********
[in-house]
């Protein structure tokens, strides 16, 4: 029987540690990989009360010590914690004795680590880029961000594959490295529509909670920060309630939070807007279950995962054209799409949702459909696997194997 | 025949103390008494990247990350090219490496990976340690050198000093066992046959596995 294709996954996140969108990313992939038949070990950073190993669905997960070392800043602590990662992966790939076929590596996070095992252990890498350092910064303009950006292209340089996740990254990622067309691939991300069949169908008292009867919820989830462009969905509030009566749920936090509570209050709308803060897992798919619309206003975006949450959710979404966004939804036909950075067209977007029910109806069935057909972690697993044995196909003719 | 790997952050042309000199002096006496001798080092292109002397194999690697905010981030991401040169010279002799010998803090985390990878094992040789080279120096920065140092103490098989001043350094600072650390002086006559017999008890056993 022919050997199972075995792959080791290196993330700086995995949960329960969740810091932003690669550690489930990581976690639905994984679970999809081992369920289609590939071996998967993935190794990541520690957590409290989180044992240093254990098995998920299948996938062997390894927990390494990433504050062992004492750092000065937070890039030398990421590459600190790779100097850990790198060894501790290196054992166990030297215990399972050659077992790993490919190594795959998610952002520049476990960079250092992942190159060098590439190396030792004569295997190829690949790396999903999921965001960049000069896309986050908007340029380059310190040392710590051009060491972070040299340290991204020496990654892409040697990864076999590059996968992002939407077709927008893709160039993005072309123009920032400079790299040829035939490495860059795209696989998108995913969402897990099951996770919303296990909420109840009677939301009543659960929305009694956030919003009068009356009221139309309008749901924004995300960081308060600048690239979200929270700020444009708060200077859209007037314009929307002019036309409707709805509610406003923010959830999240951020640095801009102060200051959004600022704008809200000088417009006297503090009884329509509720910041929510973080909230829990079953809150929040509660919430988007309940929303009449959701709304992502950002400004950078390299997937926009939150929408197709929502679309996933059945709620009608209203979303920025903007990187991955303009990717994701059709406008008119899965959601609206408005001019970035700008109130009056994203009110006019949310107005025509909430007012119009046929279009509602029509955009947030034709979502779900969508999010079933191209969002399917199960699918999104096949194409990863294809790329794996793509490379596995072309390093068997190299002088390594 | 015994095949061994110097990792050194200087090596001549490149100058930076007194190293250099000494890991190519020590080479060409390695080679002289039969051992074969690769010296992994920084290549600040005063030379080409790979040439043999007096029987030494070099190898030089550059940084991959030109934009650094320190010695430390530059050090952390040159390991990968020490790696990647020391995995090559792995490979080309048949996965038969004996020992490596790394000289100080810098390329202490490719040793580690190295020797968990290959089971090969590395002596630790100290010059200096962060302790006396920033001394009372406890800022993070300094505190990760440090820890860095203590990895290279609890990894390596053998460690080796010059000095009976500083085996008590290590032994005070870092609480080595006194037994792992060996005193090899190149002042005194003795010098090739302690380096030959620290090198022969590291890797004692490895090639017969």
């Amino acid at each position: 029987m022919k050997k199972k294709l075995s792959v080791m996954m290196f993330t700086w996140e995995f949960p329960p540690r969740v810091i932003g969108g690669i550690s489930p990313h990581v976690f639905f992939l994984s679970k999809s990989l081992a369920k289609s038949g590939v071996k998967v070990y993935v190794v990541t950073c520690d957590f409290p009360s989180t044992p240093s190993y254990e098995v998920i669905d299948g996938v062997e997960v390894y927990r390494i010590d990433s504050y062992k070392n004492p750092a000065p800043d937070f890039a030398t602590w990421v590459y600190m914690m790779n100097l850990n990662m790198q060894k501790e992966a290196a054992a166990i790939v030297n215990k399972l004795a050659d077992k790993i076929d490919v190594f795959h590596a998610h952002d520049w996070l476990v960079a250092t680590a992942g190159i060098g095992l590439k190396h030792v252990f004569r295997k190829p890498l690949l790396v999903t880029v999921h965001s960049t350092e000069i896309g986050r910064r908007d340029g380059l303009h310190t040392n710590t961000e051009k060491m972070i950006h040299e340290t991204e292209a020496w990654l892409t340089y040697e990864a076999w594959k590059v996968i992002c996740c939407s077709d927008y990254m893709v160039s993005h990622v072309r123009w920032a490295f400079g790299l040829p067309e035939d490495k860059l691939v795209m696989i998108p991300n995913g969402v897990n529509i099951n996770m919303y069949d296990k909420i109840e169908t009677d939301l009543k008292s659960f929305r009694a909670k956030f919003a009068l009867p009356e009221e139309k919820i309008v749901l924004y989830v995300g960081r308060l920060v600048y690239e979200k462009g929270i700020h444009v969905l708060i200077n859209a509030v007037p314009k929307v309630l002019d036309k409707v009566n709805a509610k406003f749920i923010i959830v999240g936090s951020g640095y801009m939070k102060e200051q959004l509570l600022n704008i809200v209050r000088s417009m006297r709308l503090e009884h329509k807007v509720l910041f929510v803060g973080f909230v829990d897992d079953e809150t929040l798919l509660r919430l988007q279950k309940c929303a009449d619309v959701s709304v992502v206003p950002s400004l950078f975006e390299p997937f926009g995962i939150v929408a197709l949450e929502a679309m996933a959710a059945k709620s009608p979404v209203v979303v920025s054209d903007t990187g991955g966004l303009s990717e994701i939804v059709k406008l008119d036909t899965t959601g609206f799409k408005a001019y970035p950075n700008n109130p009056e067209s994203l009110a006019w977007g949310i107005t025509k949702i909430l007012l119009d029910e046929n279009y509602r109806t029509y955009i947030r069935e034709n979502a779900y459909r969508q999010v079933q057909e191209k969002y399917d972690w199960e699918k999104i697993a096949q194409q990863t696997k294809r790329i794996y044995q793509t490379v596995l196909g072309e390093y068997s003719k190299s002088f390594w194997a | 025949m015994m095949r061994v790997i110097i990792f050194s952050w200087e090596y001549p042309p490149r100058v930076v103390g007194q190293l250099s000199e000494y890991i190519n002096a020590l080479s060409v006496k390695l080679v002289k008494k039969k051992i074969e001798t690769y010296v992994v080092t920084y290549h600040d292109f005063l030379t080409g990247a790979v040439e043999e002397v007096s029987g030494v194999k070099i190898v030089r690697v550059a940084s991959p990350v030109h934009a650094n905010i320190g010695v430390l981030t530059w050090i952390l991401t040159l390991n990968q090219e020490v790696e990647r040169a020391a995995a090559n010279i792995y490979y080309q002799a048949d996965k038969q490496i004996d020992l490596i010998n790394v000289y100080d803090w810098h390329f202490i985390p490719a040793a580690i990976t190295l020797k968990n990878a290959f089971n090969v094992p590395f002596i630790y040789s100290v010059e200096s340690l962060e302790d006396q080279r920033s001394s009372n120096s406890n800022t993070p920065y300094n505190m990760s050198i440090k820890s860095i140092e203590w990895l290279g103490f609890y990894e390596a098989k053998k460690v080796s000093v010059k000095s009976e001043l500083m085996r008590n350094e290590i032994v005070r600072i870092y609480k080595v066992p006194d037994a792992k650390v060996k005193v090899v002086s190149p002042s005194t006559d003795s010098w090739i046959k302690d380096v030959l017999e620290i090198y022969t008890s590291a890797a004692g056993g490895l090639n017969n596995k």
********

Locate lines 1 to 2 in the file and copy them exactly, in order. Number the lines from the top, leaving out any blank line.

[in-house]
């Protein structure tokens, strides 16, 4: 029987540690990989009360010590914690004795680590880029961000594959490295529509909670920060309630939070807007279950995962054209799409949702459909696997194997 | 025949103390008494990247990350090219490496990976340690050198000093066992046959596995 294709996954996140969108990313992939038949070990950073190993669905997960070392800043602590990662992966790939076929590596996070095992252990890498350092910064303009950006292209340089996740990254990622067309691939991300069949169908008292009867919820989830462009969905509030009566749920936090509570209050709308803060897992798919619309206003975006949450959710979404966004939804036909950075067209977007029910109806069935057909972690697993044995196909003719 | 790997952050042309000199002096006496001798080092292109002397194999690697905010981030991401040169010279002799010998803090985390990878094992040789080279120096920065140092103490098989001043350094600072650390002086006559017999008890056993 022919050997199972075995792959080791290196993330700086995995949960329960969740810091932003690669550690489930990581976690639905994984679970999809081992369920289609590939071996998967993935190794990541520690957590409290989180044992240093254990098995998920299948996938062997390894927990390494990433504050062992004492750092000065937070890039030398990421590459600190790779100097850990790198060894501790290196054992166990030297215990399972050659077992790993490919190594795959998610952002520049476990960079250092992942190159060098590439190396030792004569295997190829690949790396999903999921965001960049000069896309986050908007340029380059310190040392710590051009060491972070040299340290991204020496990654892409040697990864076999590059996968992002939407077709927008893709160039993005072309123009920032400079790299040829035939490495860059795209696989998108995913969402897990099951996770919303296990909420109840009677939301009543659960929305009694956030919003009068009356009221139309309008749901924004995300960081308060600048690239979200929270700020444009708060200077859209007037314009929307002019036309409707709805509610406003923010959830999240951020640095801009102060200051959004600022704008809200000088417009006297503090009884329509509720910041929510973080909230829990079953809150929040509660919430988007309940929303009449959701709304992502950002400004950078390299997937926009939150929408197709929502679309996933059945709620009608209203979303920025903007990187991955303009990717994701059709406008008119899965959601609206408005001019970035700008109130009056994203009110006019949310107005025509909430007012119009046929279009509602029509955009947030034709979502779900969508999010079933191209969002399917199960699918999104096949194409990863294809790329794996793509490379596995072309390093068997190299002088390594 | 015994095949061994110097990792050194200087090596001549490149100058930076007194190293250099000494890991190519020590080479060409390695080679002289039969051992074969690769010296992994920084290549600040005063030379080409790979040439043999007096029987030494070099190898030089550059940084991959030109934009650094320190010695430390530059050090952390040159390991990968020490790696990647020391995995090559792995490979080309048949996965038969004996020992490596790394000289100080810098390329202490490719040793580690190295020797968990290959089971090969590395002596630790100290010059200096962060302790006396920033001394009372406890800022993070300094505190990760440090820890860095203590990895290279609890990894390596053998460690080796010059000095009976500083085996008590290590032994005070870092609480080595006194037994792992060996005193090899190149002042005194003795010098090739302690380096030959620290090198022969590291890797004692490895090639017969």